Remembering David Mankaba the Legend who changed society : Reliving the Bhundu Boys #earGROUND

David Mankaba, a guitarist whose pop group the Bhundu Boys helped popularize African music in Europe and the United States, died on 27th June in 1991 of tuberculosis complicated by AIDS, relatives said. He was 32 years old and lived in Harare, the Zimbabwean capital.

Plot Mhako, Earground with excerpts from NY Times, The Guardian

It was the first time AIDS had been listed as the official reason for the death of a prominent figure in Zimbabwe. Friends said that Mankaba had asked that his illness be publicised to help in an AIDS awareness campaign. A number of songs were made in his tribute and this also marked the beginning of a series of HIV awareness songs and films as creatives responded to the scourge at a time the subject was still a taboo.

Mankaba should forever be remembered and celebrated for making a bold stand which helped change the nation’s perception, attitude and behaviour toward HIV.

Auxillia Chimusoro was the first Zimbabwean woman to publicly announce being HIV-positive in 1989.

Bhundu Boys
Bhundu Boys _ performing in Kadoma _ pic Credit _ Unknown

In one conversation, internationally sought after Zimbabwean artist and producer Humpfrey Domboka known as Mboks spoke about how HIV/AIDS almost wiped out an entire generation of Zimbabwean musicians,  “….a lot of people ask what happened to all that Zimbabwean talent we had… AIDS almost took out a whole generation of musicians and actors while few were paying attention leaving us with no succession plan. It’s so sad. That’s why sometimes the Zimbabwean sound lacks originality.”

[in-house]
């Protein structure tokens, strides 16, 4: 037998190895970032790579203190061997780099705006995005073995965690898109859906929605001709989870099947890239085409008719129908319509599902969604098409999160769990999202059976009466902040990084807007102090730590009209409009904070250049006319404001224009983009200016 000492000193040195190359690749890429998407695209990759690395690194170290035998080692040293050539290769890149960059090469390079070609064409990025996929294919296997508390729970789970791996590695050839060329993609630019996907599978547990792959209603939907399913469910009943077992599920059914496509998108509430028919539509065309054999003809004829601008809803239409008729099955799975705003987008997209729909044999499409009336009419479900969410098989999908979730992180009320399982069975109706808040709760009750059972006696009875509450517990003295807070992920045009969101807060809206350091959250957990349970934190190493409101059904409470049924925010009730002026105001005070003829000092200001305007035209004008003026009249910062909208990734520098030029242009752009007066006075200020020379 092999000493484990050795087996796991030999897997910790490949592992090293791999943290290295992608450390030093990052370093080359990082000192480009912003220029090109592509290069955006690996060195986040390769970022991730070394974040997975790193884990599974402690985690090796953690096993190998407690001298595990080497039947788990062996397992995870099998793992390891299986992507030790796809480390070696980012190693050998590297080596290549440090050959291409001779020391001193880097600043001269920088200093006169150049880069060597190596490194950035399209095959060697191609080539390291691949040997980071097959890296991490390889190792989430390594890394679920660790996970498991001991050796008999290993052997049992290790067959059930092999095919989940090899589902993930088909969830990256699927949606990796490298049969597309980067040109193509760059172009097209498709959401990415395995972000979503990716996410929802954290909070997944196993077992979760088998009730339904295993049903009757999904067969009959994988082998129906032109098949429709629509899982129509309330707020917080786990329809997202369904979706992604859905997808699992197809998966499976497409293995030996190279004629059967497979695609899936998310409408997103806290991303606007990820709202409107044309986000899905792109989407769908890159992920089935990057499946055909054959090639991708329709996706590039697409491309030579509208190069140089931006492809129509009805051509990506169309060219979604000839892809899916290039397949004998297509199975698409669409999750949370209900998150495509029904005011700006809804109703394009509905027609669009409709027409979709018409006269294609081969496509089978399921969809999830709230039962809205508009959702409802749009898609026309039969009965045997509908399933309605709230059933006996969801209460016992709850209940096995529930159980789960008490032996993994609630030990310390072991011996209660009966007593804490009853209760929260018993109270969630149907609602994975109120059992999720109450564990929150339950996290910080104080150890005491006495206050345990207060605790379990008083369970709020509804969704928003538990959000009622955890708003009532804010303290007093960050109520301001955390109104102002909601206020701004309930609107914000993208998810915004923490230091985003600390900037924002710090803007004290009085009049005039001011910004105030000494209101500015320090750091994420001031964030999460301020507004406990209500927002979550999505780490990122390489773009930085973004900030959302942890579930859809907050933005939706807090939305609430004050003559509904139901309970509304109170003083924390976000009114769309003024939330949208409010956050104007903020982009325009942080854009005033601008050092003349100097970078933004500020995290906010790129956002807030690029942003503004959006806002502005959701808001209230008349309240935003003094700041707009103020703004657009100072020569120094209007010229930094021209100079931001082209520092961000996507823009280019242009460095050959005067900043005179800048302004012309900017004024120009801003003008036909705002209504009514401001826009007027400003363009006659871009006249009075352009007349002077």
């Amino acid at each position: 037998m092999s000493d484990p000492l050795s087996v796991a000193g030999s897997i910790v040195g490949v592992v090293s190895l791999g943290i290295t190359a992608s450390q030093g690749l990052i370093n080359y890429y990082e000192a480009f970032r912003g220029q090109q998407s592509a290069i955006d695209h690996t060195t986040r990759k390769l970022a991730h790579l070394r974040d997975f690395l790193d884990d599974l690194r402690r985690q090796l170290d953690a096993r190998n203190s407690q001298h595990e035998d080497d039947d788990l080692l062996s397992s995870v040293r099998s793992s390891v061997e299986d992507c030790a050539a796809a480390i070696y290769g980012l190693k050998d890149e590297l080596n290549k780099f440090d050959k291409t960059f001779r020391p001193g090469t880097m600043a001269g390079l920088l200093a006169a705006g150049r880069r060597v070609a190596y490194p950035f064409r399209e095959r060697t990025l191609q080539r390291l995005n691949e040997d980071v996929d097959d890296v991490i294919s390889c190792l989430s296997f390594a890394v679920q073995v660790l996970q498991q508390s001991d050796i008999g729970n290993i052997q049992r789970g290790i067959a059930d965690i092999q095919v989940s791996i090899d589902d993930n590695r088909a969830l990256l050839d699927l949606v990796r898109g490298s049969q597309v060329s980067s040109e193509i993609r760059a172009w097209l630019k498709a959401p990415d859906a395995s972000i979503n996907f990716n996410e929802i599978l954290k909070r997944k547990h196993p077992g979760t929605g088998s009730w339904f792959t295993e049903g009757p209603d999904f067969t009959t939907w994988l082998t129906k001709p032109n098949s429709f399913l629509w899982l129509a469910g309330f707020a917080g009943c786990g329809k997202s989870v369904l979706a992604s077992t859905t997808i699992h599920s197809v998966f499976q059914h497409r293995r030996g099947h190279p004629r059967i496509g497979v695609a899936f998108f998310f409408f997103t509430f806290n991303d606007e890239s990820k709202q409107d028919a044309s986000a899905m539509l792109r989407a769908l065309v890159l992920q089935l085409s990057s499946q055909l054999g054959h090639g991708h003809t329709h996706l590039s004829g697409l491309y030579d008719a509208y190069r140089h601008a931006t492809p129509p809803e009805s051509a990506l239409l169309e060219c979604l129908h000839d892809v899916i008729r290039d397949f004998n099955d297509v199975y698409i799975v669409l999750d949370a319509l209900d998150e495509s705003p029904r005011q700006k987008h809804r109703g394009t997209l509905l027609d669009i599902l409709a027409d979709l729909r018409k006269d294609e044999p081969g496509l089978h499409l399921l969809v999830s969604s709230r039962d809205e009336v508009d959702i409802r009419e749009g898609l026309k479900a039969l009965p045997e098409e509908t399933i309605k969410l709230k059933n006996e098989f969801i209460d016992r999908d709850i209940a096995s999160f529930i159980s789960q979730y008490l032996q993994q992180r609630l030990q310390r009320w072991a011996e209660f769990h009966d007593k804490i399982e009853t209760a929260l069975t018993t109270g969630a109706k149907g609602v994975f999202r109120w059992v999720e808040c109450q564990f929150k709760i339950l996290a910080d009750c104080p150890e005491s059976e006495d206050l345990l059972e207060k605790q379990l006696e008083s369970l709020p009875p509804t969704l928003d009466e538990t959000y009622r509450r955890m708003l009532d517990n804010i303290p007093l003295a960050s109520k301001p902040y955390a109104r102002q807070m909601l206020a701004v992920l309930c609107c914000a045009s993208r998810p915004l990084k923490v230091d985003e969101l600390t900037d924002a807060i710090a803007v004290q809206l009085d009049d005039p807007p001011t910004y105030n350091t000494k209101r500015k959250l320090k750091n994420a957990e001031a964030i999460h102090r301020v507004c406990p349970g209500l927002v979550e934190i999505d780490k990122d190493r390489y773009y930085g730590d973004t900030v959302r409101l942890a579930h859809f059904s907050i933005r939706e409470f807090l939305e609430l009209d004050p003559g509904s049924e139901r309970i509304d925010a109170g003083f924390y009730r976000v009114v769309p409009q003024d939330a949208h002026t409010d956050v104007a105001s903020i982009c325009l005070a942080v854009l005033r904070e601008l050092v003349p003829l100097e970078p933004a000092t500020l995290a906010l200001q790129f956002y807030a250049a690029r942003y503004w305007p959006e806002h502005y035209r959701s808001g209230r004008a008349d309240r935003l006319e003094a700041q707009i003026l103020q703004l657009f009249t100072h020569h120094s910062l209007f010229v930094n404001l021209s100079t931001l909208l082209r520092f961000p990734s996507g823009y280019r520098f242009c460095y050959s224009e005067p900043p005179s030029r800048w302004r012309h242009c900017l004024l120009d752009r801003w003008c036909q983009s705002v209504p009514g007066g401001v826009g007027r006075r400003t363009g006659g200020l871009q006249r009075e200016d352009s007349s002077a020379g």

David Mankaba
David Mankaba

“The most commercially and creatively successful act ever to emerge from Zimbabwe” Jason Ankeny #AllMusic

Named after Zimbabwe’s freedom fighters, The Bhundu Boys burst onto the world music scene in 1987 with the release in the UK of the album Tsvimbodzemoto on the Disc Afrique label. Their pioneering music was a style called Jit, which is a fusion of Chimurenga, Rock, Disco, Country and Pop.

Original band members included Rise Kagona on lead-guitar , Biggie Tembo on vocals and guitar, on the bass David Mankaba, Shakespear Kangwena on keyboard and on the drums Kenny Chitsvatsva. Other members like Kuda Matimba and Shephard Munyama later joined the band.

Bhundu Boys
Bhundu Boys

The Bhundu Boys lived in UK for years after being signed by Warner Music. The band played in North America, Australia and Hong Kong

The Bhundu Boys made several successful tours of Europe and the United States and were especially popular in Britain. #NEWYORKTIMES,

Bhundu Boys on Stage

They toured the UK relentlessly, signed to Warner Bros and, in 1987, even supported Madonna at Wembley. Tragically, it all fell apart. The new material was badly received, and over the course of a decade, there were sackings, management wrangles, three Aids-related deaths and a suicide. #TheGUARDIAN

Bhundu Boys, one of Africa’s biggest international musical export crumbled in the 90s with some members believing it was the work of bad luck, disagreements (over leadership and especially the purchase of a house in London from the £80,000 record deal advance from Warner)  bad management and ultimately bandmates succumbing to Aids, mental illness and suicide.


Shepherd Munyama passed in 1992 and Shakespear Kangwena followed in 1993, Biggie Tembo in 1995.

Still today, the name Bhundu Boys brings so many fond memories of a short lived music legends. A number of artists have attempted to resuscitate the sound with not much success. Rise Kagona a founding member still lives in Edinburg and still performs, Kuda Matimba lives in London and plays with a group he started in 2005 together with fellow former Bhundu Boys member Kenny Chitsvatsva.

The legacy of Bhundu Boys lives on with bands like Mokoomba following their footsteps of international success.

Their music still resonate with a lot that is happening in our lives and our country today. Kutambura recorded in 1989 by Warner Music UK speaks deeply to the prevailing social, economic and political struggles in Zimbabwe.



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